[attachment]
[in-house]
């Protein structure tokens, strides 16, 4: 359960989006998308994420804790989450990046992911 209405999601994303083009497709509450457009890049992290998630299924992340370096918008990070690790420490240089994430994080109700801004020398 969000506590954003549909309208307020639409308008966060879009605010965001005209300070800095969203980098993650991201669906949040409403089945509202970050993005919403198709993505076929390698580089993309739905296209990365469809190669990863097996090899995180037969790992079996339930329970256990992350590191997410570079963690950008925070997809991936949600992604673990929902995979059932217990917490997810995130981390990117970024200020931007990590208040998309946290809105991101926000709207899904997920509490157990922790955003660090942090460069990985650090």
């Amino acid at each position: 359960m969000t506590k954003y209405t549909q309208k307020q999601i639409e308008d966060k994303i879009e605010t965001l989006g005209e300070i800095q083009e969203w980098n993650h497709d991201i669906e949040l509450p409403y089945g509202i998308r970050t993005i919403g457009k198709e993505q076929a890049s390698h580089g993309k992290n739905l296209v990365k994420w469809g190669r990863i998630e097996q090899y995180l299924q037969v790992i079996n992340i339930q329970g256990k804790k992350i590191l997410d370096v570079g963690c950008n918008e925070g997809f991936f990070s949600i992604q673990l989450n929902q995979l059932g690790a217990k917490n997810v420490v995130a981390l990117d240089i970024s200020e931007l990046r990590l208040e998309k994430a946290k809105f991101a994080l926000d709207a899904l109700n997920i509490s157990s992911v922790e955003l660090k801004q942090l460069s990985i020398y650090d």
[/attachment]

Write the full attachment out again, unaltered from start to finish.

[in-house]
């Protein structure tokens, strides 16, 4: 359960989006998308994420804790989450990046992911 209405999601994303083009497709509450457009890049992290998630299924992340370096918008990070690790420490240089994430994080109700801004020398 969000506590954003549909309208307020639409308008966060879009605010965001005209300070800095969203980098993650991201669906949040409403089945509202970050993005919403198709993505076929390698580089993309739905296209990365469809190669990863097996090899995180037969790992079996339930329970256990992350590191997410570079963690950008925070997809991936949600992604673990929902995979059932217990917490997810995130981390990117970024200020931007990590208040998309946290809105991101926000709207899904997920509490157990922790955003660090942090460069990985650090």
């Amino acid at each position: 359960m969000t506590k954003y209405t549909q309208k307020q999601i639409e308008d966060k994303i879009e605010t965001l989006g005209e300070i800095q083009e969203w980098n993650h497709d991201i669906e949040l509450p409403y089945g509202i998308r970050t993005i919403g457009k198709e993505q076929a890049s390698h580089g993309k992290n739905l296209v990365k994420w469809g190669r990863i998630e097996q090899y995180l299924q037969v790992i079996n992340i339930q329970g256990k804790k992350i590191l997410d370096v570079g963690c950008n918008e925070g997809f991936f990070s949600i992604q673990l989450n929902q995979l059932g690790a217990k917490n997810v420490v995130a981390l990117d240089i970024s200020e931007l990046r990590l208040e998309k994430a946290k809105f991101a994080l926000d709207a899904l109700n997920i509490s157990s992911v922790e955003l660090k801004q942090l460069s990985i020398y650090d």